• Intermediaries. The crowdfunding intermediaries can be either registered broker-dealers or "funding portals" and, in either case, must be registered with the SEC and be a member of the Financial Industry Regulatory Authority, which also just released its own notice regarding proposed funding portal rules. It's worth noting that crowdfunding transactions must take place exclusively online through platforms operated by the intermediaries. Precisely how intermediaries will be compensated is not yet clear, but it is clear that intermediaries cannot receive securities in the issuers whose crowdfunding offerings they host. Intermediaries that are funding portals (as opposed to registered brokers) are not allowed to offer investment advice or recommendations, solicit purchases, pay for solicitations, or actually hold any investor funds. The proposed rules also require the intermediaries to perform a sort of gatekeeper function. Depending on a whole host of beliefs formed on a "reasonable basis" or otherwise, intermediaries are expected to exercise their judgment in denying access to issuers that are perceived to be tilting toward the fraudulent. Ominously for potential future intermediaries, the discussions in the proposed rules suggest that intermediaries could be held liable for misrepresentations made in crowdfunding offerings.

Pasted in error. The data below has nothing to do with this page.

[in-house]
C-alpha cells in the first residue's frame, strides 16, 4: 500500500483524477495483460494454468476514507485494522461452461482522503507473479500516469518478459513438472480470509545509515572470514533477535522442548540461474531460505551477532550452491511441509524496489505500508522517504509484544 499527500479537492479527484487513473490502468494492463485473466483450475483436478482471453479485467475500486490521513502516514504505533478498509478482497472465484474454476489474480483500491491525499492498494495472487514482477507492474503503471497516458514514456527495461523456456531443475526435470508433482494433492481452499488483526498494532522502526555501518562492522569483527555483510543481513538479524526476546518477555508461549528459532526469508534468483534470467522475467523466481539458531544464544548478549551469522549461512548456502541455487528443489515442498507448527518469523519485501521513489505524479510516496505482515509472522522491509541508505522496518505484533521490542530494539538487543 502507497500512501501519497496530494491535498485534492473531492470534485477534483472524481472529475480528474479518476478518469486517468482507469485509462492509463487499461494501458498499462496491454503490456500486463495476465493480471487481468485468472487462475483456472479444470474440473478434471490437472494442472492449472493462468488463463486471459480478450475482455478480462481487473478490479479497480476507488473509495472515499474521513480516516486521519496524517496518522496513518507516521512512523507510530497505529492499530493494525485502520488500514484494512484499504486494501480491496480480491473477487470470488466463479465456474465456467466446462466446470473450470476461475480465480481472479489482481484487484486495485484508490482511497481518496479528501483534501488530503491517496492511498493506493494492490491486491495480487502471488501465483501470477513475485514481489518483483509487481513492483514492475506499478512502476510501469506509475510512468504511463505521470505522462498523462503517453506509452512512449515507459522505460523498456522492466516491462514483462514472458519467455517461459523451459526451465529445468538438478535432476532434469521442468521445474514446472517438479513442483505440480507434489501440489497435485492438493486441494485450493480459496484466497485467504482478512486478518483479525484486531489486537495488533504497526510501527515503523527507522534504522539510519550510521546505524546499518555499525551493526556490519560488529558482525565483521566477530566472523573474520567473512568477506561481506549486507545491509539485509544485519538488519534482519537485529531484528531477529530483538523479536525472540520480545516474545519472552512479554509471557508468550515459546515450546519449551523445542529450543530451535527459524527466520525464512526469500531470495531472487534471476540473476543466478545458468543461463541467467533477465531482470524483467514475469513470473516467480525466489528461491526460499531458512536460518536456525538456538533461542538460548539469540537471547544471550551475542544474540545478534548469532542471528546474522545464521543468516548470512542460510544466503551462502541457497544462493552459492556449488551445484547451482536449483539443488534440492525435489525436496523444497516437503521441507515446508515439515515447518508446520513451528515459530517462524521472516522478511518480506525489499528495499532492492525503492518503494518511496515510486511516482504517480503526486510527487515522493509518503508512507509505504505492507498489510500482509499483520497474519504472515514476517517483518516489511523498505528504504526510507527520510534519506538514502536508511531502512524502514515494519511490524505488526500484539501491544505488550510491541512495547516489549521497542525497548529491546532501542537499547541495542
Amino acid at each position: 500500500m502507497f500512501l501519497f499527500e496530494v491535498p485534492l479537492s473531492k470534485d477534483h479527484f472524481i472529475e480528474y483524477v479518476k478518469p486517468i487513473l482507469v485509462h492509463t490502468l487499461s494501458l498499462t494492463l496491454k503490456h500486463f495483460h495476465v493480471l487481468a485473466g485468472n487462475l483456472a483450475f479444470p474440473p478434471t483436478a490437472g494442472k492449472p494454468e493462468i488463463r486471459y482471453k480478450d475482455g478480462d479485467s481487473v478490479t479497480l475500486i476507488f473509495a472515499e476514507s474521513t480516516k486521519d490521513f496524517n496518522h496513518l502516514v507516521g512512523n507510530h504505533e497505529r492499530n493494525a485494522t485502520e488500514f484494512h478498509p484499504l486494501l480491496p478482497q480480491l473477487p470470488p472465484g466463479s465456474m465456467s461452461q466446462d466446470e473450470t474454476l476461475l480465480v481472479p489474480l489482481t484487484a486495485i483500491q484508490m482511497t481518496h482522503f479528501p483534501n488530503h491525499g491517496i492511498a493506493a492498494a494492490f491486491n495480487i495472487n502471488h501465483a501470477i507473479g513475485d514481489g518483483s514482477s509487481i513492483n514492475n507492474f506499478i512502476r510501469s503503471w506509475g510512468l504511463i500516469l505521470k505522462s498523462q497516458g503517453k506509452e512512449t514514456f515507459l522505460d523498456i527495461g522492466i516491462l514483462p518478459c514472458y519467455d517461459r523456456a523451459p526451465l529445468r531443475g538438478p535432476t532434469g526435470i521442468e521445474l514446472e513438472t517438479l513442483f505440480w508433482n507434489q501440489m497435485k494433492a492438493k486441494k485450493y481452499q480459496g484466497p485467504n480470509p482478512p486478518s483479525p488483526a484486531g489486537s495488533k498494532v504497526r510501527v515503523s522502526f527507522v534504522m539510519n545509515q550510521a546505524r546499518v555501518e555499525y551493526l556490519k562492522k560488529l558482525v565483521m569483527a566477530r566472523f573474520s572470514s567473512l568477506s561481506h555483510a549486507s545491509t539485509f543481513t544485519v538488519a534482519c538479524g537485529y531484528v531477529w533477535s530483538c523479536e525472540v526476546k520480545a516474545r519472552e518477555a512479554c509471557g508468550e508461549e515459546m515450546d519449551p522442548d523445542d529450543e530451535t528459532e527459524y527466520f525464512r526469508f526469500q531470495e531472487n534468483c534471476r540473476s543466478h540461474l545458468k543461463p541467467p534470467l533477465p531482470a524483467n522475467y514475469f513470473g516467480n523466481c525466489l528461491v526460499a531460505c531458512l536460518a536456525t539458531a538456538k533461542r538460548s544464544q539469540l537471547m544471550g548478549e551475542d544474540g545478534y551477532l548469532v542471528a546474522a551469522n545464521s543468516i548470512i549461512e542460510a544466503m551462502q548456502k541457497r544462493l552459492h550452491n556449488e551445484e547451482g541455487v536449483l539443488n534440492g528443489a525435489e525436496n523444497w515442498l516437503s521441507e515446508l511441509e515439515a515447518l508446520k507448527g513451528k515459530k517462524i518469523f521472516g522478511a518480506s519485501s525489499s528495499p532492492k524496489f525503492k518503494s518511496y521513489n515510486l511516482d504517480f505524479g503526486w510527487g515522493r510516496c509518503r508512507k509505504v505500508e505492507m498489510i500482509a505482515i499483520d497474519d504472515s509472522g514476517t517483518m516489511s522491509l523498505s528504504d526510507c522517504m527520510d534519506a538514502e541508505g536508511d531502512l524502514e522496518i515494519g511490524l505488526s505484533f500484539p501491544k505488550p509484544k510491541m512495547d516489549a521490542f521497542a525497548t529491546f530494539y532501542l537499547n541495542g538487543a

• Disclosure Requirements. Issuers will be required to provide certain information to both prospective investors and the intermediary that will be the conduit for their crowdfunding offering on a new filing form – Form C, which must be filed prior to the offering. The JOBS Act provided a list of disclosure requirements, and the SEC has elaborated upon these. The information will have to be filed on the SEC's EDGAR electronic filing system and on the intermediary's website and includes, among other things:

    1. the names of officers, directors and 20 percent beneficial owners of the issuer;
    2. the issuer's business plan;
    3. risk factors;
    4. use of proceeds;
    5. a description of the securities being offered and the ownership structure of the issuer and how the securities are, and may in the future be, valued;
    6. description of the issuer's debt situation;
    7. related party transactions;